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View Full Version : how could i make my crappy box look smooth and shiny?



d audio 450
07-04-2003, 11:57 PM
what if i covered it in bondo or something? ive never even seen the stuff, but im told it dries and you can make it real smooth and all, then paint it.....my box is ugly as poop, and i didnt leave any lips to carpet it...so im finding an alternative way to make it look alright...
any suggestions appreciated
-pat

paikiah
07-05-2003, 12:01 AM
fiberglass man...:)

Primetime
07-05-2003, 12:17 AM
Originally posted by paikiah
fiberglass man...:)


If you can sand it to at least a semi flat shape. there is some really cool paint out there that after doing the 3 step process will make your box look like a rock.. Granite or something like that..

mgaidica
07-05-2003, 12:54 AM
bondo would work.. not sure fiberglass would be necisary...

BDIDDY
07-05-2003, 12:58 AM
resin that bad boy up and then sand it, bondo it, then sand that, then finally shoot it up.

ramos
07-05-2003, 04:21 AM
How bad are we talking ? If it's just plain wood. I would just use some high build polyester primer to fill in the imperfections. Then sand it smooth and shoot a couple coats of finishing primer and sealer and paint.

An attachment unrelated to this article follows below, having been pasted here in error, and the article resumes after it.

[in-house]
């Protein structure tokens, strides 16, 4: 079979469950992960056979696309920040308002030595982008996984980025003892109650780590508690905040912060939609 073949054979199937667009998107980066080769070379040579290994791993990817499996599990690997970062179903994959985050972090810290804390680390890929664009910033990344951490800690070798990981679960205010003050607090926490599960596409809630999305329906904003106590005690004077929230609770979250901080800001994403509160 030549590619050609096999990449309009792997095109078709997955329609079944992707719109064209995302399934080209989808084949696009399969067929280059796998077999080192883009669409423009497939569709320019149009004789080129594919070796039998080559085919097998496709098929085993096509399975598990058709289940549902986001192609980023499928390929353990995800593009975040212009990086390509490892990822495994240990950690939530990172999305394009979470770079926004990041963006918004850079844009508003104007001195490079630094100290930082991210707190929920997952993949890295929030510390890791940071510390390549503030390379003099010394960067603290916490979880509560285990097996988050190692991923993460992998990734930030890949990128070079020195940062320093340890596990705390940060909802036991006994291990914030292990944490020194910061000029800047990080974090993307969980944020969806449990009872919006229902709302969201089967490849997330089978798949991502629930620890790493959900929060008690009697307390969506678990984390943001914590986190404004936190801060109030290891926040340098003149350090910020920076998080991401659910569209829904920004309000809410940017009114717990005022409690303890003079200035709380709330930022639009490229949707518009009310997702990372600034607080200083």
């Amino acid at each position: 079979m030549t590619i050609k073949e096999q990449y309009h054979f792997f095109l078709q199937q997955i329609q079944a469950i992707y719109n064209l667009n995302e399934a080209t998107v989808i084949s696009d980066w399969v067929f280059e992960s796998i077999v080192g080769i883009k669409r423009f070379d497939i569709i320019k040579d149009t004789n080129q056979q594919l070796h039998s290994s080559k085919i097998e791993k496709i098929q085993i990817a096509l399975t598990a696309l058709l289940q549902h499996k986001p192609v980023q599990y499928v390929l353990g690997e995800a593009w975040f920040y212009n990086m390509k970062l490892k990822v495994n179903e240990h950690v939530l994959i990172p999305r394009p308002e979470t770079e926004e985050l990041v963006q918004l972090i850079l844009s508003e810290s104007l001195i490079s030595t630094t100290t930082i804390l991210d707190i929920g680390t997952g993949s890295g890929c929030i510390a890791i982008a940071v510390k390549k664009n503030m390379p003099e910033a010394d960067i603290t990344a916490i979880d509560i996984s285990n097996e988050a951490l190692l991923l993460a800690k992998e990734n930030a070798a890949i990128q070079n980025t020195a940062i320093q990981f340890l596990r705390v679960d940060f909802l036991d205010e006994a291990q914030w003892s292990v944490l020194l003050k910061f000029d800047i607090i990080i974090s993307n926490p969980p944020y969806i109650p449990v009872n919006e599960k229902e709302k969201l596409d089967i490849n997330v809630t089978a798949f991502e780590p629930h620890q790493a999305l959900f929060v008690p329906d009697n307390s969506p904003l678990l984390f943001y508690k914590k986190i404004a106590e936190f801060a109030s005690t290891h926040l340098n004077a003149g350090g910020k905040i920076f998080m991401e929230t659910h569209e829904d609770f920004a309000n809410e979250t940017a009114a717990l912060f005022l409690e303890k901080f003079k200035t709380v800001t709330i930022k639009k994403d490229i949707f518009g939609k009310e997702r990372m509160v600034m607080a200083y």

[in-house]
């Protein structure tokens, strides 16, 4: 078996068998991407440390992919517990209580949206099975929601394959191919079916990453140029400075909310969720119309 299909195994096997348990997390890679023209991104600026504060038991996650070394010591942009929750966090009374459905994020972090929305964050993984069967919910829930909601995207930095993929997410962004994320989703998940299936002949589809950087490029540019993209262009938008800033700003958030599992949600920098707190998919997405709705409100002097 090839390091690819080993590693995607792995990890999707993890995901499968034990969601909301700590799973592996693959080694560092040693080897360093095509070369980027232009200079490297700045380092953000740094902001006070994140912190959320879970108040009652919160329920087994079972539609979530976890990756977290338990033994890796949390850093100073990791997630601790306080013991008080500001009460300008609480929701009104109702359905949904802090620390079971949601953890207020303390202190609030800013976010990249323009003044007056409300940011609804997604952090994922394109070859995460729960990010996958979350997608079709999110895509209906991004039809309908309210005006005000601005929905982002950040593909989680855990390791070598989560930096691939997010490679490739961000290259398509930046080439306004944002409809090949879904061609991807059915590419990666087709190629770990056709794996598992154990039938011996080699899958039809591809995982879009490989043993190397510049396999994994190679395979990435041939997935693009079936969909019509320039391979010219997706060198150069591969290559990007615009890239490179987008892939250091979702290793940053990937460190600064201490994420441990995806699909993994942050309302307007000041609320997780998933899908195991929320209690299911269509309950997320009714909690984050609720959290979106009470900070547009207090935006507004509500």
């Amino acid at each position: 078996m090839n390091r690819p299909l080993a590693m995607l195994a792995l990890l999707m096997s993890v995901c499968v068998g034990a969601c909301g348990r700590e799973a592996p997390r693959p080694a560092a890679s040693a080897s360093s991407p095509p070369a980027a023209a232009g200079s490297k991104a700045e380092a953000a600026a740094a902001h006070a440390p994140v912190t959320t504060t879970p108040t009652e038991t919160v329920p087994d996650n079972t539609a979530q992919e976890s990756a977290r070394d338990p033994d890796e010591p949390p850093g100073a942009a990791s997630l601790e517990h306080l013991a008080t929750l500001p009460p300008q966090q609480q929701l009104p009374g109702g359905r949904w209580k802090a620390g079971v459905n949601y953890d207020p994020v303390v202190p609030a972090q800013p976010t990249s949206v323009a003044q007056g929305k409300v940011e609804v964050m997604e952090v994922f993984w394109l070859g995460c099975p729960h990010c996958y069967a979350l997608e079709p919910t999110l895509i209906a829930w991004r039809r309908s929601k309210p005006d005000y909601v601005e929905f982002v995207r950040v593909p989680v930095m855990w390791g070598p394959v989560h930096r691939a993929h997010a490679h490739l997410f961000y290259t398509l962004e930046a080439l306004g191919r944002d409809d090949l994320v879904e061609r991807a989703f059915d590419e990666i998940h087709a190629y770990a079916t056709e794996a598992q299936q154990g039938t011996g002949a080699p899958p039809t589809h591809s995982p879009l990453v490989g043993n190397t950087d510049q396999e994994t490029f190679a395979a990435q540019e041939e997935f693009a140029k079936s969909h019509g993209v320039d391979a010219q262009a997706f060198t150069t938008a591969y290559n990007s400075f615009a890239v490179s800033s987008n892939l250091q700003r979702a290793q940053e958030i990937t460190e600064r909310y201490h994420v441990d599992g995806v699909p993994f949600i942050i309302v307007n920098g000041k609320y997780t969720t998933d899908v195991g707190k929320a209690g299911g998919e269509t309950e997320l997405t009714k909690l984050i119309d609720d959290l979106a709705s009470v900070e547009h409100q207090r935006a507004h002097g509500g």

If it's worst than that. Then I would use thin coats of body filler and sand everything smooth. No need for glassing. THere really is no need for the resin either. The body filler will stick to the wood just fine on it's own. :)

BDIDDY
07-05-2003, 01:42 PM
Originally posted by ramos
How bad are we talking ? If it's just plain wood. I would just use some high build polyester primer to fill in the imperfections. Then sand it smooth and shoot a couple coats of finishing primer and sealer and paint.
If it's worst than that. Then I would use thin coats of body filler and sand everything smooth. No need for glassing. THere really is no need for the resin either. The body filler will stick to the wood just fine on it's own. :)



would you need to sand the wood first though?

mgaidica
07-05-2003, 02:13 PM
u should sand the wood a little, then wipe it off with a damp towel, just so its clean and the bondo wont have trouble sticking.

paikiah
07-05-2003, 02:15 PM
Then again, if the surface was jagged, that would mean more surface area, and more surface ara= more places to hold onto. Well, that's my theory anyway.

BDIDDY
07-05-2003, 06:11 PM
You would need to use rougher grit too. Because if it is as smooth as a baby's butt then it wont stick.

ramos
07-08-2003, 09:21 AM
Originally posted by BDIDDY
would you need to sand the wood first though?

Depends on the wood. I don't usually. Body filler will stick to d@mn near anything and everything. :)

Mercureie
07-08-2003, 08:16 PM
im doin almost this exact same thing to my box that is drying in the garage now. hopefully it turns out good and i can post some pics. how many coast of body filler should i use, sanding between each one? and where can i pick some of this up?

BDIDDY
07-08-2003, 09:01 PM
Originally posted by Mercureie
im doin almost this exact same thing to my box that is drying in the garage now. hopefully it turns out good and i can post some pics. how many coast of body filler should i use, sanding between each one? and where can i pick some of this up?